Figure 2. The diagram is taken from the datasheet for Arm’s Mali-C55 ISP. Image used courtesy of Arm [click image to enlarge]
Despite almost identical terminology, this part is clearly in a different category and has far more extensive functionality. This Arm ISP performs a variety of complex mathematical operations on image data:
- Defect correction
- Noise reduction
- Demosaicing to extract RGB values from bayer-filtered pixels
- Color space conversion and more
The DaVinci processors from Texas Instruments, shown in Figure 3) are even more highly integrated than the Arm ISP:
Figure 3. Block diagram from the DMVA3/DMVA4 datasheet. Image used courtesy of Texas Instruments [click image to enlarge]
Here you see hardware for image-processing operations combined with a microprocessor and a generous selection of digital peripherals. TI calls this device a “digital media processor,” though it could be described as an image signal processor. Actually, TI uses the term image signal processor for one of the sections in DaVinci’s “imaging subsystem.”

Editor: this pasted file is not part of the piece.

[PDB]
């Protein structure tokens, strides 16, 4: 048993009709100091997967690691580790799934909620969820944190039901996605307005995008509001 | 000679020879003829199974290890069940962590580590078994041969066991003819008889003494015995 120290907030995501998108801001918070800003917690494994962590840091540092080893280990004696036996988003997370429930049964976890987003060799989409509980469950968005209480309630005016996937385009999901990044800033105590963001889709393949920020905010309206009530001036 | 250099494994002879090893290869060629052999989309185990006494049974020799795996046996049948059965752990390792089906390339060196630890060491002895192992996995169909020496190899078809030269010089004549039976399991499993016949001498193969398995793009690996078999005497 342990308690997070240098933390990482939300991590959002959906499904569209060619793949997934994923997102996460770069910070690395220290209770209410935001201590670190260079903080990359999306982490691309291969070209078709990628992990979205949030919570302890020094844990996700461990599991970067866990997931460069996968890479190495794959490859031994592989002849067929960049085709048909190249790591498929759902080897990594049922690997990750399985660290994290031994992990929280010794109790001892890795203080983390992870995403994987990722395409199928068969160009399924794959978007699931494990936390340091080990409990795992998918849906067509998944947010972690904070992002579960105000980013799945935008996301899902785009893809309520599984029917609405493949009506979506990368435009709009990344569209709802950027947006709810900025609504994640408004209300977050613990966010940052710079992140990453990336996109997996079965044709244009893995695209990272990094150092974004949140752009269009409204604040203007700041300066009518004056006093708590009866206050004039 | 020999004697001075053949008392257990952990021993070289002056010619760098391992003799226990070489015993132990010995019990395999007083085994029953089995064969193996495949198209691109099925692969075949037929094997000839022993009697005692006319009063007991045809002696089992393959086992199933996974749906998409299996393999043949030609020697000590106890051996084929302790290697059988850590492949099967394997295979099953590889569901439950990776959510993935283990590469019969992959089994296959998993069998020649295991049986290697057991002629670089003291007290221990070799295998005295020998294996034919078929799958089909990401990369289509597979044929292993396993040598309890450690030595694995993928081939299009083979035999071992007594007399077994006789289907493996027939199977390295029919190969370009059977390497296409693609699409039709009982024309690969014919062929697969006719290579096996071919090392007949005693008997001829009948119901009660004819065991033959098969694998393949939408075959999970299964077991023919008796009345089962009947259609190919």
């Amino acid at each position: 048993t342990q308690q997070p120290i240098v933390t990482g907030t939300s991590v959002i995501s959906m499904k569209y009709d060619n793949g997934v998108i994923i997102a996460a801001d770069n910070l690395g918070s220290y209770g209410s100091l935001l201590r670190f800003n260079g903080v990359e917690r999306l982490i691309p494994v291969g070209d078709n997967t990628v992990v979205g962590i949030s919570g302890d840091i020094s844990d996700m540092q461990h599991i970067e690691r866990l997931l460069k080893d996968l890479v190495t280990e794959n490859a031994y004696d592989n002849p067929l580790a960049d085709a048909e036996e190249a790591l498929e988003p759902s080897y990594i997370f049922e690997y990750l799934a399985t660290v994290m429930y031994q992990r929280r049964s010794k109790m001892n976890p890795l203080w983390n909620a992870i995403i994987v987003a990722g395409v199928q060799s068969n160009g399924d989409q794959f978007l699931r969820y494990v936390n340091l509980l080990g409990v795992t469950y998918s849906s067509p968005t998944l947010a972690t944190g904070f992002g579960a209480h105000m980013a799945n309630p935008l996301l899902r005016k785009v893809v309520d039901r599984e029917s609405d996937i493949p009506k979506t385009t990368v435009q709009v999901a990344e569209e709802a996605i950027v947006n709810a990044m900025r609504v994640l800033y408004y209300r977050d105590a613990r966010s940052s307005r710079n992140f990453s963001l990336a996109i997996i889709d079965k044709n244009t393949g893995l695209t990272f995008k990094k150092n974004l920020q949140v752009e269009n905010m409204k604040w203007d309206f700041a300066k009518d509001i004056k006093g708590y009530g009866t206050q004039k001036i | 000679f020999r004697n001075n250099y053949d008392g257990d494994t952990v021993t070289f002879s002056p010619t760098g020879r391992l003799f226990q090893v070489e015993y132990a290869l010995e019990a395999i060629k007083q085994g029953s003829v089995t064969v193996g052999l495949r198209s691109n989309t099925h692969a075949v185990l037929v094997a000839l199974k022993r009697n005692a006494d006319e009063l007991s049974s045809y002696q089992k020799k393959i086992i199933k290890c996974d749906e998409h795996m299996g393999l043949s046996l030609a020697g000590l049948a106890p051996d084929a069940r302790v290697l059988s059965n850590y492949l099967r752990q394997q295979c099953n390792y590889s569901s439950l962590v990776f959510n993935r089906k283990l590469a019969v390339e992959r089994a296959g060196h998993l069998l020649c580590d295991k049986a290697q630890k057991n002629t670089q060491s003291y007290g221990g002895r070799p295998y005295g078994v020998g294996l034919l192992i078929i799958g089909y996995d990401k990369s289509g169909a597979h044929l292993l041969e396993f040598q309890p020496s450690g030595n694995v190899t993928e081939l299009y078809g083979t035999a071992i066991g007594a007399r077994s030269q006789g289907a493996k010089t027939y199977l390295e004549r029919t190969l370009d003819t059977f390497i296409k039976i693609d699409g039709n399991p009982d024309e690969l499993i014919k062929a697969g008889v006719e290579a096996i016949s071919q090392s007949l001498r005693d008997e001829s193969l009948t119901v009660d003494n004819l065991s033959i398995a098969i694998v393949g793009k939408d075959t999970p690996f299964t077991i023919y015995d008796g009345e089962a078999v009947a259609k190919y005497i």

Finally, Socionext uses both the terms image signal processor and imaging processor for its Milbeaut product line. The Milbeaut devices are multi-processor, system-on-chip (SoC) solutions for photo and video applications, and they have the distinction of serving as the basis for the extraordinarily powerful EXPEED processors found in Nikon’s DSLR and mirrorless cameras. Milbeaut's capabilities include:
- Noise reduction
- Haze removal
- Electronic image stabilization
- Face detection (which is important for advanced autofocus)
- Lens distortion correction
Image Processor Structure, Function, and Terminology
This review of some relevant image-processing products has, I hope, accomplished two things:
- Conveyed a general idea of image signal processor architectures and functionalities.
- Demonstrated that an image/imaging signal processor can apply to vastly different parts, and consequently, you have to be careful with terminology when you’re working in this field.